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Congress comes together for the good of children
Congress has taken relentless criticism for its inability to do anything, but when it came to rewriting No Child Left Behind, there was no problem getting all three branches of government to work together.
President Obama was expected to sign the bill today, which will change some of the most objectionable aspects of NCLB.
It keeps some of the best parts of the original legislation, passed through the efforts of President George W. Bush and the late Sen. Ted Kennedy in 2002, but de-emphasizes federally required statewide reading and math exams.
They will still be taken, but the time involved will be limited and stakes won't be so high for underperforming schools.
The same goes for teachers, who still may be evaluated according to their students' performance, but there won't be any federal mandate to do so.
Like Nebraska already does, all states and districts will now be responsible for setting their goals for schools, designing their own measures of achievement and progress and deciding independently how to turn around struggling schools.
Tests may be a factor, but other factors such as graduation rates and educational atmosphere can be figured in as well.
With the de-emphasis on testing, children from low- and moderate-income families will have access to preschool through a new grant program using existing funding through states.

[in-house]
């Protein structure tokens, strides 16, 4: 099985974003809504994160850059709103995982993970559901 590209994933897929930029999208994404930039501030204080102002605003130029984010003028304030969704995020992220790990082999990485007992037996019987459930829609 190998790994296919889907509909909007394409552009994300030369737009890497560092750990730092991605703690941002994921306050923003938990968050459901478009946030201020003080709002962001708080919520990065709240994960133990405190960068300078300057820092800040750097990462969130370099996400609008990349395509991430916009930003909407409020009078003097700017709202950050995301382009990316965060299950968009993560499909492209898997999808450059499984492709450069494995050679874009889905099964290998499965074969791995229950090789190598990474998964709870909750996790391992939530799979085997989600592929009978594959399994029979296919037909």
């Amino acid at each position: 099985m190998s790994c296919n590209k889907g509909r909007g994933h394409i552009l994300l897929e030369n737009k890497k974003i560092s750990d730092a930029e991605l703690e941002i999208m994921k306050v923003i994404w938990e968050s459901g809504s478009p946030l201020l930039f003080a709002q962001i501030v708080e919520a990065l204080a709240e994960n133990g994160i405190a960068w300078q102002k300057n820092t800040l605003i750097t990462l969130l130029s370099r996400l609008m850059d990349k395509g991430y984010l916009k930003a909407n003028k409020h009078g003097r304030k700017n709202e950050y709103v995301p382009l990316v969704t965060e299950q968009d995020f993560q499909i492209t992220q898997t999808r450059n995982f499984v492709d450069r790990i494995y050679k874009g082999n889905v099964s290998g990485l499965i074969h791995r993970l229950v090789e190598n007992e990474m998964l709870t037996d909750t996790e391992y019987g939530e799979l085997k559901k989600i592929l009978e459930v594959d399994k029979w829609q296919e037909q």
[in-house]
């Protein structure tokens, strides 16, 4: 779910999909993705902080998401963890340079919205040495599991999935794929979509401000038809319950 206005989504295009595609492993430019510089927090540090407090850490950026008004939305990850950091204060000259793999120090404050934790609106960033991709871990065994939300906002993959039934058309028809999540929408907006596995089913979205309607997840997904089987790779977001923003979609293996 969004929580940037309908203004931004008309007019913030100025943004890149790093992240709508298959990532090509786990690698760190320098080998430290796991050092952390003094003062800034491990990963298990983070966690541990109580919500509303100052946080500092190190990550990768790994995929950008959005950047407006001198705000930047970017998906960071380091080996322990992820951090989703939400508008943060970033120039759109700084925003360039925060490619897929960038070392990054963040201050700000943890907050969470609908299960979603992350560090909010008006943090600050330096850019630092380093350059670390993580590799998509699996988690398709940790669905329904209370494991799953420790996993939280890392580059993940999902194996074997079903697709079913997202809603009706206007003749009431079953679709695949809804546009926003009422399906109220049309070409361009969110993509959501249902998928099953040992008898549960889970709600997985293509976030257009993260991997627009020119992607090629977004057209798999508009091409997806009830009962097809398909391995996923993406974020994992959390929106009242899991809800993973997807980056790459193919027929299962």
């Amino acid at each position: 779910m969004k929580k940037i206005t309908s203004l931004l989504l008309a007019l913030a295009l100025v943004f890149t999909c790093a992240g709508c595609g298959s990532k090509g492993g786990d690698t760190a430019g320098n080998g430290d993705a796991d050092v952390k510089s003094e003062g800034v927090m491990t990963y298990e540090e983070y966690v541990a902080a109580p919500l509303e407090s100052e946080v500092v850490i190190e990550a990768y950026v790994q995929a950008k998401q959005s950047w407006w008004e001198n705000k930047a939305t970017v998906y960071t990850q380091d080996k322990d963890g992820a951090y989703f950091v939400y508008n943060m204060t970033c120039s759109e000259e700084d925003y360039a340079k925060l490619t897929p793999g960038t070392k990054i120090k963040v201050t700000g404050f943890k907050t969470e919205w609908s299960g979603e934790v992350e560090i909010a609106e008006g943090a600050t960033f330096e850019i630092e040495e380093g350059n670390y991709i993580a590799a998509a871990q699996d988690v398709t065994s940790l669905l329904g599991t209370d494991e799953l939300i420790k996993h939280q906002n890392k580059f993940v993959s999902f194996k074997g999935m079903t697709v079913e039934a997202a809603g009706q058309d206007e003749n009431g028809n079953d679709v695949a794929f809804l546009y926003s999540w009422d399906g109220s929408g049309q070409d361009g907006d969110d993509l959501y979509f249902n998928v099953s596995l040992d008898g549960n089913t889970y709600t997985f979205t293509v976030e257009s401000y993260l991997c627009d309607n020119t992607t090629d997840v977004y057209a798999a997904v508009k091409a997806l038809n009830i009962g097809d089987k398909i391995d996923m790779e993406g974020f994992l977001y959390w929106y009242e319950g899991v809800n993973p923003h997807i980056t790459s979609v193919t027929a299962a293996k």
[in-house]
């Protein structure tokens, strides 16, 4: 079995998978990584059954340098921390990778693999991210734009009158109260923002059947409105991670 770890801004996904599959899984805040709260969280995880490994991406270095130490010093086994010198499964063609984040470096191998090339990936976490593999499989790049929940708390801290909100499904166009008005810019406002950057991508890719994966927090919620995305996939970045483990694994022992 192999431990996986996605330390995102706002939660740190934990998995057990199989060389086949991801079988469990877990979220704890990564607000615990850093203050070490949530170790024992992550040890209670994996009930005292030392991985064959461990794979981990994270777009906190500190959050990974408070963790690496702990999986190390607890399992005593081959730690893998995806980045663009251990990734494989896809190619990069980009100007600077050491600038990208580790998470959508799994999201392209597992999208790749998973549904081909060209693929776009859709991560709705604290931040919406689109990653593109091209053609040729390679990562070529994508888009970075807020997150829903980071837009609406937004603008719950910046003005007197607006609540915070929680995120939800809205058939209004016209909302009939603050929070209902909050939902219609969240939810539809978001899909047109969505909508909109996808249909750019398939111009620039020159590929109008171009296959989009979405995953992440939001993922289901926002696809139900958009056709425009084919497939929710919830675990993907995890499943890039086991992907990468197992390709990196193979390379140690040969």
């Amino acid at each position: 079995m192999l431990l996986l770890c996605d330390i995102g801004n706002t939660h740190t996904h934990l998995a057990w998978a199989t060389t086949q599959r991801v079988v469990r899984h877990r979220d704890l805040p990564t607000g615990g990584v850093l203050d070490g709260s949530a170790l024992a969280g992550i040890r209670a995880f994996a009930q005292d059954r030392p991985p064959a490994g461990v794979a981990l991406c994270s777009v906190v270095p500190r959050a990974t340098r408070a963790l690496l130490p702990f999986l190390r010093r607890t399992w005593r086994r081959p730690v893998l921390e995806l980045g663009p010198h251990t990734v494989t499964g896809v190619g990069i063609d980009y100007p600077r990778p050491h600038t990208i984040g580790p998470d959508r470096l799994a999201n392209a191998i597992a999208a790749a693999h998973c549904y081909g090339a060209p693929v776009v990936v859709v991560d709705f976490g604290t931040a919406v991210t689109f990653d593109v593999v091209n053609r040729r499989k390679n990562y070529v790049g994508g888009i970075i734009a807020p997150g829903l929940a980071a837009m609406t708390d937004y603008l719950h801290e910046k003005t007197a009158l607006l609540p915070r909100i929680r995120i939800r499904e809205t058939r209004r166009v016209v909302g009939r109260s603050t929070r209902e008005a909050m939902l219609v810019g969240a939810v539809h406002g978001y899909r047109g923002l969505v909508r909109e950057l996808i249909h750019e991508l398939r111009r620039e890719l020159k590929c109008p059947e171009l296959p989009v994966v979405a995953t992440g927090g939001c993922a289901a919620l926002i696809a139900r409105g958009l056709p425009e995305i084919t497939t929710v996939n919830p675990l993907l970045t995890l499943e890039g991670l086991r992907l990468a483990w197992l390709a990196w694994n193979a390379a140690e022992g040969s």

States will still be required to step in to improve the lowest-performing 5 percent of schools, in high schools with high dropout rates and schools with persistent gaps in achievement.
Common Core, one the most controversial federal ideas, cannot be mandated or incentivized by the federal government. Strong academic standards for college and career-ready curriculum guidelines were also part of Obama's Race to the Top program, but states are already backing away from such standards.
The Education Department will no longer be able to tell states and local districts how to assess school and teacher performance, and end the waivers like the one granted to Nebraska, which exempt the states from difficult requirements such as having all students proficient in reading and math by 2014.
Democrats, Republicans and Independents can, and do, quibble about all manner of issues, from the earth-shattering to the trivial.
When it comes to the future of our children, however, it's good to know they can come together to resolve their differences.